AppSec Blog

AppSec Blog

Developer Security Awareness: Why Do We Care?

Laying a foundation for developer security training is not an easy task. Those of us that have worked in the information security world long enough have seen the roadblocks:

  • Development teams do not have enough time

  • The project does not provide enough funding

  • The organization does not have the expertise to create a training program

  • It's more important to release new features.

Anyone reading this post has likely heard reasons similar to this for not taking action. In this multi-part blog post, we will show you how to get started and what developer security awareness training could look like inside your organization.

What have we learned from the past?

The headlines from the past year alone should be more than enough ammo to convince anyone in your organization that you NEED an application security program.

  • The Heartbleed OpenSSL bug affected web

Demystifying Cross-Site Request Forgery

Continuously ranked in the OWASP Top Ten, a large majority of the development community still doesn't understand Cross-Site Request Forgery (CSRF). After years of penetration tests and code reviews, my experiences show that a high percentage of applications, especially new applications, do not have proper CSRF protections in place. This post provides a refresher on CSRF and provides a common defense for this issue.

The Exploit

CSRF occurs when an application trusts that all requests originating from the user's browser are user-directed actions. Imagine that you are logged into your bank's online portal. The application requires users to authenticate and passes a session cookie back to the browser. Subsequent requests made to the banking site must contain the session cookie, allowing the site to identify the user and perform the requested action.

What if an attacker could send a fake request using the victim's browser?

Suppose an attacker wants to


How to Prevent XSS Without Changing Code

To address security defects developers typically resort to fixing design flaws and security bugs directly in their code. Finding and fixing security defects can be a slow, painstaking, and expensive process. While development teams work to incorporate security into their development processes, issues like Cross-Site Scripting (XSS) continue to plague many commonly used applications.

In this post we'll discuss two HTTP header related protections that can be used to mitigate the risk of XSS without having to make large code changes.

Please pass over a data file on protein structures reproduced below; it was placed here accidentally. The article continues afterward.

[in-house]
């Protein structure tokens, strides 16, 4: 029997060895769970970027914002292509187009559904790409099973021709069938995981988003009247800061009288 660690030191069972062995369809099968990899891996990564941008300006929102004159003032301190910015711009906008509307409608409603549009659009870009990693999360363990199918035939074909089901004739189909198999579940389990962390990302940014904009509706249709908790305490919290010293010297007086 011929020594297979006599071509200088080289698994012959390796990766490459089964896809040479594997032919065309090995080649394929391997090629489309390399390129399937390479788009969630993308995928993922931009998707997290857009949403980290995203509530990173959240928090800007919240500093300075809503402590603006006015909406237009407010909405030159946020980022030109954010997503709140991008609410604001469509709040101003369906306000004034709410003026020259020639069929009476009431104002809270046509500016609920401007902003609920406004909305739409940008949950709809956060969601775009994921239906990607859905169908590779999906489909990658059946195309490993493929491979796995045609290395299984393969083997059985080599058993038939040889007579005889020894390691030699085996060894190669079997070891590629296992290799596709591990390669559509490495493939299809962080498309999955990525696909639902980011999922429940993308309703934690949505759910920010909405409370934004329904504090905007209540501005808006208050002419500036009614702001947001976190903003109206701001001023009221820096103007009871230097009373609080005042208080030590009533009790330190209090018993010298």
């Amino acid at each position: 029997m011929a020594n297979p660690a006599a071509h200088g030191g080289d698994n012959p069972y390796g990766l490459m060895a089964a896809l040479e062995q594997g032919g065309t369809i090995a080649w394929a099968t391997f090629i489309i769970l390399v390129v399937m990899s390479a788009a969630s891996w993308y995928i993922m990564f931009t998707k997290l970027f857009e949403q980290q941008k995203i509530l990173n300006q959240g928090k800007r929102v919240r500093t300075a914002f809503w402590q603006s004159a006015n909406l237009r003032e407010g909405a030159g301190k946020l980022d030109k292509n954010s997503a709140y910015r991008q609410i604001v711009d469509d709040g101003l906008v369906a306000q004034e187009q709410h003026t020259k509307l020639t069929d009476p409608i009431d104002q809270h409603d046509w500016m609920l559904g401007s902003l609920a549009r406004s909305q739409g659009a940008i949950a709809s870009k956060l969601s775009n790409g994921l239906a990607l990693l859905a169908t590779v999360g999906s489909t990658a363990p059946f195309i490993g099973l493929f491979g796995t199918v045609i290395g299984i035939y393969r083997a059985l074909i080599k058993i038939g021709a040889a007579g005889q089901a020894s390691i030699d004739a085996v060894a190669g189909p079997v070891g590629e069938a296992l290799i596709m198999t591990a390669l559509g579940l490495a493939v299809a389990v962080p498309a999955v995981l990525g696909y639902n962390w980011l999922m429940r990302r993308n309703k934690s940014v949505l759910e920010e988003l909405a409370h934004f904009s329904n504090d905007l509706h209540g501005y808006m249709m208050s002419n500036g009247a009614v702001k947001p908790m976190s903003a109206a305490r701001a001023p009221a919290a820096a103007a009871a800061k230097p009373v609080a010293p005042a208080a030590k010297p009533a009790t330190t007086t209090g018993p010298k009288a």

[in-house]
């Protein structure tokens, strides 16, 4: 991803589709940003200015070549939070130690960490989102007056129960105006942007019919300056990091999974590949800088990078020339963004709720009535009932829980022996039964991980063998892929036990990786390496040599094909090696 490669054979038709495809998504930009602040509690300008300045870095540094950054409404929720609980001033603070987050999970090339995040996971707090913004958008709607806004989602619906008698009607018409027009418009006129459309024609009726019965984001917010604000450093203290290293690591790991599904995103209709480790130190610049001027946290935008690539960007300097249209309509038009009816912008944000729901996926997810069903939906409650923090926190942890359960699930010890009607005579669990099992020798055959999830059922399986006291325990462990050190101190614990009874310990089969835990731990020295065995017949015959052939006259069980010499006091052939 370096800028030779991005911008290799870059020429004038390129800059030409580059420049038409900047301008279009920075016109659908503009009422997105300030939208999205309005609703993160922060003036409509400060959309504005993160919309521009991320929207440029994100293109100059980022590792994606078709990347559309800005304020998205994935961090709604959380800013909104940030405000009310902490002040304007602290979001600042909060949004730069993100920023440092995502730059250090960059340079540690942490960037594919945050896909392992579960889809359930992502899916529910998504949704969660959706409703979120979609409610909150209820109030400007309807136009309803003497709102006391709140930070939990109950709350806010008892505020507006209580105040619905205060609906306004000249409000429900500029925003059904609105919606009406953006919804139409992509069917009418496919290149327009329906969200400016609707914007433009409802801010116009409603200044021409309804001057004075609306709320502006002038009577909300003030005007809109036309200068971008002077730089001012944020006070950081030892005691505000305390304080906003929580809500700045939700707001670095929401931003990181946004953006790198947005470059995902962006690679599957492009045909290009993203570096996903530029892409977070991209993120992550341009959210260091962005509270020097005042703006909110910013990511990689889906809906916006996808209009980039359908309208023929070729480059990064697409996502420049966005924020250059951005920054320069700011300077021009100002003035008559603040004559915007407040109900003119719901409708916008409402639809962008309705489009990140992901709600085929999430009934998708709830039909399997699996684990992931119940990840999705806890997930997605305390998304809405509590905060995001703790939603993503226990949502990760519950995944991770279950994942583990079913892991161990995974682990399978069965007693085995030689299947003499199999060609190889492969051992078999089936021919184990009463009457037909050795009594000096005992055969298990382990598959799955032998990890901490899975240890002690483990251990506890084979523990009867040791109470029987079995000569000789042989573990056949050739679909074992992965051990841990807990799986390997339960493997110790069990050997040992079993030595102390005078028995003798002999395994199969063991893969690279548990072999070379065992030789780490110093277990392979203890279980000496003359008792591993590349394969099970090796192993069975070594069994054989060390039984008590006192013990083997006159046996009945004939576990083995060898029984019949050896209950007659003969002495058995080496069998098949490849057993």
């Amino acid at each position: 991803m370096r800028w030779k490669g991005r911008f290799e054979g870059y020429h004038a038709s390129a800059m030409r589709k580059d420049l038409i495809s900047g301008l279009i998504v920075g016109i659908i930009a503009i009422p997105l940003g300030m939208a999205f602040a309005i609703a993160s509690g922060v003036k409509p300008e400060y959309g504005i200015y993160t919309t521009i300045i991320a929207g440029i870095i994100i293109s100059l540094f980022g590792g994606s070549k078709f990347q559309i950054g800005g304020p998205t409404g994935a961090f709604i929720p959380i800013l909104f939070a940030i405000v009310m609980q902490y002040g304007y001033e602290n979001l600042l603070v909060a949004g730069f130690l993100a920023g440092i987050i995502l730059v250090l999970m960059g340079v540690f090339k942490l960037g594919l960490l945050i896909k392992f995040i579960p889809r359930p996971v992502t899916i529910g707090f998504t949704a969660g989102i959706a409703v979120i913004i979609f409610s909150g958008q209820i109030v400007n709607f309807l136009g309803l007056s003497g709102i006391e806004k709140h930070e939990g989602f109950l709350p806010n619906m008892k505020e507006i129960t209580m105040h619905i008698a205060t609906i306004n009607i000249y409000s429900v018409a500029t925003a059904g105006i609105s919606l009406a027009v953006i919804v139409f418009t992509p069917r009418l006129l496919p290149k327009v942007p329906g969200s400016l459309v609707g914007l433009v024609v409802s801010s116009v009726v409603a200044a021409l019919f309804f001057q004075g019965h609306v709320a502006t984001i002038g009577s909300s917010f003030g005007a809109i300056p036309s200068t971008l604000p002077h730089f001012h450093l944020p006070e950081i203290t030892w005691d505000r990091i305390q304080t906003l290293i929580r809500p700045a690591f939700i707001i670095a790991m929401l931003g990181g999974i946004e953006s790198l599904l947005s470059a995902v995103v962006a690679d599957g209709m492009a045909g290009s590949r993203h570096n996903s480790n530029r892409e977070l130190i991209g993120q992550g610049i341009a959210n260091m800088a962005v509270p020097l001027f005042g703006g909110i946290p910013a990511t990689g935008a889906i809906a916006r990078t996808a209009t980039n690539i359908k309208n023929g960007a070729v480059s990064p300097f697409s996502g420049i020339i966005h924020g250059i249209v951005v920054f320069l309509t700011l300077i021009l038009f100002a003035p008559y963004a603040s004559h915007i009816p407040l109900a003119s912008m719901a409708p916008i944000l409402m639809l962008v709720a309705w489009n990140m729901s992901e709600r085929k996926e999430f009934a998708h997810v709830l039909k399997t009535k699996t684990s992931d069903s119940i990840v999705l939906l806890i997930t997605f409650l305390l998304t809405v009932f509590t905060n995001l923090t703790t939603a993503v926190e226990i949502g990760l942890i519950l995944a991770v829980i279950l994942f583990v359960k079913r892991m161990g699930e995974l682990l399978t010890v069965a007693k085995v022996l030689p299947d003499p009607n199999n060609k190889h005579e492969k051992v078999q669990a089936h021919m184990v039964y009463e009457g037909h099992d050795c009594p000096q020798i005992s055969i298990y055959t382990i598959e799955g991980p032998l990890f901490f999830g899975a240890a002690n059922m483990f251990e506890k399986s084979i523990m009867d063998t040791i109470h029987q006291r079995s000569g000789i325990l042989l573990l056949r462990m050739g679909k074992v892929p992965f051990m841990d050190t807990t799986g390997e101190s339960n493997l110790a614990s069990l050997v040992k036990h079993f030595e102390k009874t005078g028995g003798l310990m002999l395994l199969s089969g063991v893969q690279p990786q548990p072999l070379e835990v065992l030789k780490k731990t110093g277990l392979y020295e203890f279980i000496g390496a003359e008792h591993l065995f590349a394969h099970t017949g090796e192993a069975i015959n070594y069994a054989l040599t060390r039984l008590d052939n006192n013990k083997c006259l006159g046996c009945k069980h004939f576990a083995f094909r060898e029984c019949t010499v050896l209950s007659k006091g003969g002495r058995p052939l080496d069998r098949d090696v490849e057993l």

One of the most common XSS attacks is the theft of cookies (especially session ids). The HttpOnly flag was created to mitigate this threat by ensuring that Cookie values cannot be accessed by client side scripts like JavaScript. This is accomplished by simply appending "; HttpOnly" to a cookie value. All modern browsers support this flag and will enforce that the cookie cannot be accessed by


WhatWorks in Application Security Poster

We are excited to announce the new WhatWorks in Application Security Poster!

The front side of the poster focuses on why application security is important to any organization and the critical steps needed to make an application security program successful, including:

  • Design: Review security requirements, security architecture, secure coding standards, and the tools your team can use to create secure software design from the beginning
  • Test: Methods for testing your applications including dynamic analysis and static analysis tools, plus checklists for evaluating commercial tools and third-party penetration testing firms
  • Fix: Covers code remediation and identifies some products that can be used for virtual patching
  • Govern: Secure SDLC processes, metrics and reporting, and evaluating application security training

On the reverse side, the Securing Web Application Technologies (SWAT) checklist provides an


Password Storage Mistakes

Steve Kosten is an instructor with the SANS Institute for DEV541: Secure Coding in Java/JEE.

Password Storage Mistakes

I was visiting a web site recently that I haven't visited in many, many years. I tried a few old passwords I used to use before I started using a password storage system, but no luck. I was defeated. Barred from entry into this site. But wait, they have a "Forgot Password" link; knowing I will soon have entry into the site, I confidently click on that link (after entering what I believe my username is). Boom, a few seconds later, I have an email from this web site that I will not name. Opening the email, there it was. The password I had created from ages ago. Head-slap.

The head slap wasn't for me forgetting my password; what were the developers of this site doing storing MY PASSWORD in clear text??!! Where anyone with